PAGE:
The proposal was approved on Feb. 22.
The proposal was previously advanced by the council's Transportation Committee on Feb. 15. On Tuesday, the council unanimously adopted an ordinance amending the Los Angeles Municipal Code to change the speed limits on the proposed streets.
The ordinance next needs to be approved by Mayor Eric Garcetti, who previously expressed support for the change. Once approved, the ordinance will take effect a month after its publication.
"I am thrilled to be able to restore saner speed limits to 177 miles of city streets," Councilman Mike Bonin, who chairs the committee, said last week.
The change, which is aimed at preventing deadly accidents, was made possible following the passage of Assembly Bill 43, which took effect this year, giving cities more control over their speed limits. It was introduced by Assemblywoman Laura Friedman, D-Glendale.
"Thanks to the new law by Assemblymember Laura Friedman, our neighborhoods will no longer be subject to speed creep inflicted by the most dangerous drivers," Bonin said.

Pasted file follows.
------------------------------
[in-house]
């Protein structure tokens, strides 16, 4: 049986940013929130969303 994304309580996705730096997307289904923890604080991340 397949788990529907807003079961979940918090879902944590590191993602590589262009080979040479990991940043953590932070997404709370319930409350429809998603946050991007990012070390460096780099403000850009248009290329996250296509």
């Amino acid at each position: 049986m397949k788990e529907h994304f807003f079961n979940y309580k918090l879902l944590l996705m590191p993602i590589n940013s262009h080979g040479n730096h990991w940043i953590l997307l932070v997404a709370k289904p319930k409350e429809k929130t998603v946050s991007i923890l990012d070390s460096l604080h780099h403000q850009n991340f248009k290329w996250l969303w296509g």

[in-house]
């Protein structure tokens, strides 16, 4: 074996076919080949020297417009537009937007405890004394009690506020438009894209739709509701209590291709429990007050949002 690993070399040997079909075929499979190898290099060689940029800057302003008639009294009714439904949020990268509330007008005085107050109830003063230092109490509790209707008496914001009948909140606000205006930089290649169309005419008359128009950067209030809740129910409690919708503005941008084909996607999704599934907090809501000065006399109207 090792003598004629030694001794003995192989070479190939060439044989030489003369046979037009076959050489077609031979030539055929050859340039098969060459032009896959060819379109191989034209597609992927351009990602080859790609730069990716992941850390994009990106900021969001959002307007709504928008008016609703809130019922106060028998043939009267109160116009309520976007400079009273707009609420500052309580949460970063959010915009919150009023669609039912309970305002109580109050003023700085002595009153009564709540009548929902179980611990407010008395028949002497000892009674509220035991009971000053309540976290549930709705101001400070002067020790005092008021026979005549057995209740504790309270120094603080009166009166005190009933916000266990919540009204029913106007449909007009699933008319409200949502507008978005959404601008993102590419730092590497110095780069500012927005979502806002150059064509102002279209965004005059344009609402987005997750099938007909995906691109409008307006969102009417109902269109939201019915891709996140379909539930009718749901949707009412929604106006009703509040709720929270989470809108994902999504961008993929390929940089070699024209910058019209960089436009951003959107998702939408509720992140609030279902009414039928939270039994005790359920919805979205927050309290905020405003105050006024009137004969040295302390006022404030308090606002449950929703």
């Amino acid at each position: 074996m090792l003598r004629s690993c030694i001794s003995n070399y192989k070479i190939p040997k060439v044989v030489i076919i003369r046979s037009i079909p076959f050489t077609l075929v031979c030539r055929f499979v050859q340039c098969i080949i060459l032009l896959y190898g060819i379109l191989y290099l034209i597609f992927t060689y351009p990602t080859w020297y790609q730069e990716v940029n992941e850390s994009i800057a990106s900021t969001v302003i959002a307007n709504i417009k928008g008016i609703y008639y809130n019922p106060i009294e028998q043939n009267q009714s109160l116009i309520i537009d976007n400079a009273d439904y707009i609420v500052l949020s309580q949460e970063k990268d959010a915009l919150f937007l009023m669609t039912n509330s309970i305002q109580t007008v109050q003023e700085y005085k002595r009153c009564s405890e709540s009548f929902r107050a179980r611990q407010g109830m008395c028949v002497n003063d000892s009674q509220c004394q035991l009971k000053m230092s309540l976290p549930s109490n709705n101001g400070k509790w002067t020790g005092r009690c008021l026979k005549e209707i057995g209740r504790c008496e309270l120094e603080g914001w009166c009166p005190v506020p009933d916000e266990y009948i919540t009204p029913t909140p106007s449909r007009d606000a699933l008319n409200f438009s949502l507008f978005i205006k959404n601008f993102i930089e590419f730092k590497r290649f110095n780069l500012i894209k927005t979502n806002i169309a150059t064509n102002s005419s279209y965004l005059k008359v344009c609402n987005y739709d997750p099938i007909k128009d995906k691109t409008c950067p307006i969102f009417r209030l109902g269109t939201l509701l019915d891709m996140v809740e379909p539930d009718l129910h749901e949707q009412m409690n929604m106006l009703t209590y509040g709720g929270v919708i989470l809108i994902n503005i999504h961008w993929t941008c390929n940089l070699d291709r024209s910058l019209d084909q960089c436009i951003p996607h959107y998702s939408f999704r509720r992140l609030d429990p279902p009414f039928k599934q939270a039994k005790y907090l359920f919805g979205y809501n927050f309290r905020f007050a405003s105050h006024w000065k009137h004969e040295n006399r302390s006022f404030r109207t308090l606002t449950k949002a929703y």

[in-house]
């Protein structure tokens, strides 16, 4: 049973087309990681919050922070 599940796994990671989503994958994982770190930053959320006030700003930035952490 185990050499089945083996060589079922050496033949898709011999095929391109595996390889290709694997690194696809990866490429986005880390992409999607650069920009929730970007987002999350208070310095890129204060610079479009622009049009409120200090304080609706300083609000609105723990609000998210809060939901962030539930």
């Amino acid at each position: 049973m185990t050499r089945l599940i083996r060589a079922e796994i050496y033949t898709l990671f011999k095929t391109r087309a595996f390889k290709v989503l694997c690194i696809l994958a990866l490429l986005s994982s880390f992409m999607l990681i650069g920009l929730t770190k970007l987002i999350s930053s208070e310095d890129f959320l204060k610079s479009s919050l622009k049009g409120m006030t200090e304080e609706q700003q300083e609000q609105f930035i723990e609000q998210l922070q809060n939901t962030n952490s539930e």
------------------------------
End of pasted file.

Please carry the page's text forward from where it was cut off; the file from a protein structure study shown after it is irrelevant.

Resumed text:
Before the new law went into effect, LADOT was required to increase speeds on 200 miles of the city's streets. According to the department, a pedestrian hit by a vehicle going 20 mph has a 90% change of surviving, but the chance shrinks to only 10% if a vehicle is going 40 mph.
The department hopes that lowering speeds will decrease the severity of injuries, as well as give drivers more time to react to a potential collision.
"Nothing is more important than the safety of our residents and every single decision we make prioritizes their well-being," Garcetti said in a statement provided by LADOT on Feb. 15.
"We've fought for the ability to lower our speed limits for years, and this proposal will help make our streets safer for everyone who uses them."
The full list of streets that would have their speed limits lowered is available online here.
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